In a new study, researchers found that bipolar disorder may be linked to a high risk of Parkinson’s disease.
They found that people who have bipolar disorder may be more likely to develop Parkinson’s disease than people who do not have bipolar disorder later in life.
The research was conducted by a team from Taipei Veterans General Hospital in Taiwan.
Previous research has shown that depression is linked to a high risk of Parkinson’s disease. But few studies have looked at whether there is a relationship between bipolar disorder and Parkinson’s disease.
In the study, the team analyzed a national Taiwanese health database for people were diagnosed with bipolar disorder between 2001 and 2009.
These people had no history of Parkinson’s disease.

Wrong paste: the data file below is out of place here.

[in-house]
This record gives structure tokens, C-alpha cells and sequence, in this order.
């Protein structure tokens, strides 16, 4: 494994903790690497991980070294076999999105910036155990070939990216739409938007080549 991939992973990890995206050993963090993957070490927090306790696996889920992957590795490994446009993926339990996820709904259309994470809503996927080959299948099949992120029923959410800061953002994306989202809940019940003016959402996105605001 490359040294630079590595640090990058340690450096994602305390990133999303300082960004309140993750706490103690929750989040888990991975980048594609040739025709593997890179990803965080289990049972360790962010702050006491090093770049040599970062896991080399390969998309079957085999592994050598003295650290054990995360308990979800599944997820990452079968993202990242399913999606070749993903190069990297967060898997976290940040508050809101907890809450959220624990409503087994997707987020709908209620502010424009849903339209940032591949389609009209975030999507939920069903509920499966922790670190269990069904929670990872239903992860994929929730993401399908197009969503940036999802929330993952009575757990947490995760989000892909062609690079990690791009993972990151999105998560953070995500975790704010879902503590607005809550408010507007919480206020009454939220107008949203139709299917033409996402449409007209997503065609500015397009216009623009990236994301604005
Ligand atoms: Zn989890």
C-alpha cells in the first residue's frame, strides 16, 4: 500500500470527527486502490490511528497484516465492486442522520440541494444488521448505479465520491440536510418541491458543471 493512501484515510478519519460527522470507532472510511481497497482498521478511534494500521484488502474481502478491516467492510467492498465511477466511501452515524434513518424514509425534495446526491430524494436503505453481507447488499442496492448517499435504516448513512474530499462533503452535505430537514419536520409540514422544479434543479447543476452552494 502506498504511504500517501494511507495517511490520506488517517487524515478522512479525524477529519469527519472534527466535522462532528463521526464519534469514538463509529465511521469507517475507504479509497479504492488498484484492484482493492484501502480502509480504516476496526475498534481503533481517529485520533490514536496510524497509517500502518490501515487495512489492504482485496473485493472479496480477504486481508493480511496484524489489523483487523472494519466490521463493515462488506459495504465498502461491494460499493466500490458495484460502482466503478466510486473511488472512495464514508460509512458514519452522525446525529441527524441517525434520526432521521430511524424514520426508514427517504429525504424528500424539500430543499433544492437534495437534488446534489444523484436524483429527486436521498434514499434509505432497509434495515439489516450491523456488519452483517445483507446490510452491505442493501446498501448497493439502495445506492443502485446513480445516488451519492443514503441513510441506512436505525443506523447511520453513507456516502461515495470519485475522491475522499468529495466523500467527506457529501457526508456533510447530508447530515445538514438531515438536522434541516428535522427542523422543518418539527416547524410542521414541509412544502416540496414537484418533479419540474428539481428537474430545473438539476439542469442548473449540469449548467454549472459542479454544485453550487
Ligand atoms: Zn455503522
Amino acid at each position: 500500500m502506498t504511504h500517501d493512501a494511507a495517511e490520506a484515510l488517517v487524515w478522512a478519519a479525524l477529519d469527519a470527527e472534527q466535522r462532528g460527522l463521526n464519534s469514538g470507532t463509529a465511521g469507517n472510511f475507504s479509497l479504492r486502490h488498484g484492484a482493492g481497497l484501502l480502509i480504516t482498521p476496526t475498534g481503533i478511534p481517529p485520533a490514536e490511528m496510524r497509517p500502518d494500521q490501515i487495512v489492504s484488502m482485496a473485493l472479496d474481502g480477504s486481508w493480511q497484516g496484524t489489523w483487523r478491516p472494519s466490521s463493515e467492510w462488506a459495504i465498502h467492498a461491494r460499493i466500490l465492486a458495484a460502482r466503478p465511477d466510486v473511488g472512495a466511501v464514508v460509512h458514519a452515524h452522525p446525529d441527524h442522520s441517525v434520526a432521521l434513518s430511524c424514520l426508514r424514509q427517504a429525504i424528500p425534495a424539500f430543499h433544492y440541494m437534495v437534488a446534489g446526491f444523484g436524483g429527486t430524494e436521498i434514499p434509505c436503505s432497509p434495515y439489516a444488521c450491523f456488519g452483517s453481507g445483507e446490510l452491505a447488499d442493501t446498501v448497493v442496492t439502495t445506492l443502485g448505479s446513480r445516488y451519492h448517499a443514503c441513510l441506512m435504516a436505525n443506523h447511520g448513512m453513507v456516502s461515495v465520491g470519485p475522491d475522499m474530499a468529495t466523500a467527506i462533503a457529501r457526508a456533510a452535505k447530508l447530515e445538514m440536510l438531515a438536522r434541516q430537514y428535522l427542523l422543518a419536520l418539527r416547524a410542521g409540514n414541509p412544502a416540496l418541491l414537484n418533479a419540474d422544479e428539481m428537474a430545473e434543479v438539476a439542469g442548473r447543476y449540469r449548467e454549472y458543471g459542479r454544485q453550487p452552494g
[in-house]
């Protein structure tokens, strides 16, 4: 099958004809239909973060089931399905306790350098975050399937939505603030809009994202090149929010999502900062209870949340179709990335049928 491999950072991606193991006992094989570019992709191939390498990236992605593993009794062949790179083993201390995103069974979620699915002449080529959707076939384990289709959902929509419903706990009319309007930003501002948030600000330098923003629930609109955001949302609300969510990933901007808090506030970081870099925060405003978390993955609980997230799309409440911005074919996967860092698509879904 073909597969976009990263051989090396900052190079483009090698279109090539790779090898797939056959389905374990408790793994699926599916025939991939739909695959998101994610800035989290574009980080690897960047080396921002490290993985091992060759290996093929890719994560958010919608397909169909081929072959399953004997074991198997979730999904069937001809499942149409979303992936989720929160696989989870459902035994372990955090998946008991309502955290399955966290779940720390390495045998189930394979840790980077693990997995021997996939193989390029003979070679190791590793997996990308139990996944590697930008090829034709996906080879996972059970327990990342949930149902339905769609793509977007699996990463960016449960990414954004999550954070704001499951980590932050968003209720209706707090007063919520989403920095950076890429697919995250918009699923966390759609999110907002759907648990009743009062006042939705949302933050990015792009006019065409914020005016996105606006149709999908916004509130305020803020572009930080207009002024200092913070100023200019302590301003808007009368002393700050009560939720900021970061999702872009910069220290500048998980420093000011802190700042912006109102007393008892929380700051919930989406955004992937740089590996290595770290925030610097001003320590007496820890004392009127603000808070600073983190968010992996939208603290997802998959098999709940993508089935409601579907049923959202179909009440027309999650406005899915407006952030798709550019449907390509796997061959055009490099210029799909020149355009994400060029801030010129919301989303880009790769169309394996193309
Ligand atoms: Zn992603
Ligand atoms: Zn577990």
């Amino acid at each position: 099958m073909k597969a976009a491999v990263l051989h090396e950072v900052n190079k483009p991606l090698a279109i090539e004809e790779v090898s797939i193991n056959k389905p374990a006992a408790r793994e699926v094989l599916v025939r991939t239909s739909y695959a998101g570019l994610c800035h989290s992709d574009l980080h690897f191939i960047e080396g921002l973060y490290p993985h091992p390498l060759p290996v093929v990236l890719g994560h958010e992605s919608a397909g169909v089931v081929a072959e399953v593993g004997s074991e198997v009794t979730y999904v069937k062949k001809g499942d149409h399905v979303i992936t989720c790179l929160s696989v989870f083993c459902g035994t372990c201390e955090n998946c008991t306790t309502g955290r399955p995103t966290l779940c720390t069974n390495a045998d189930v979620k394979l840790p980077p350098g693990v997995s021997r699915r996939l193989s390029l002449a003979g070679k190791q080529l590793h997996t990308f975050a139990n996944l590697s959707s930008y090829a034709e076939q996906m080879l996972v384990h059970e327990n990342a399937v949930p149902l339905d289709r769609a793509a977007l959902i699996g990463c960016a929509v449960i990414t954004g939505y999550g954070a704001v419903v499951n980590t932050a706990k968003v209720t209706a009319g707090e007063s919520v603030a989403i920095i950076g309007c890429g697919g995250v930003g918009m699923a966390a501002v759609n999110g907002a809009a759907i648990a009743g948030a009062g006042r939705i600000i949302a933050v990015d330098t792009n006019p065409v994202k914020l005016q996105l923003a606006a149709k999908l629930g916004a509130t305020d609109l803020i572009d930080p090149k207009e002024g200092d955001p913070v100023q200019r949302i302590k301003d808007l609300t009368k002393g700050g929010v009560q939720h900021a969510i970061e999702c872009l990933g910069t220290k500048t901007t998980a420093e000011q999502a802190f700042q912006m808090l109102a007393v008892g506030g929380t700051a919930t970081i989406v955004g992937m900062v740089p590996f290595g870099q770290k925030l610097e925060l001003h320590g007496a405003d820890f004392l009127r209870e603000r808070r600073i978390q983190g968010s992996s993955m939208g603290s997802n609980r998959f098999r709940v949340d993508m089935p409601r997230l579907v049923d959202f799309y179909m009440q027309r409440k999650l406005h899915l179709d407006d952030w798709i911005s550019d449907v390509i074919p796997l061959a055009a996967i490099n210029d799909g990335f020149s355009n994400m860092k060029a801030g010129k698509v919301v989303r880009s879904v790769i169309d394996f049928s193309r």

The researchers also examined people with the same age and sex who had never been diagnosed with bipolar disorder or Parkinson’s disease.
Both groups were followed until the end of 2011.
The results showed that people with bipolar disorder were nearly seven times as likely to develop Parkinson’s disease as people who did not have bipolar disorder.
These people also developed Parkinson’s disease at a younger age than the healthy group—64 years old at diagnosis compared to 73 years old.
In addition, people who were hospitalized more often for bipolar disorder were more likely to develop Parkinson’s disease than those who were hospitalized less than once per year.
The team suggests that several factors, such as genetic alterations, inflammatory processes or problems with the transmission between brain cells may play roles in the link.
Future work needs to examine whether these diseases share underlying processes or changes in the brain.
One author of the study is Mu-Hong Chen, MD, Ph.D., of Taipei Veterans General Hospital in Taiwan.
The study is published in Neurology, the medical journal of the American Academy of Neurology.
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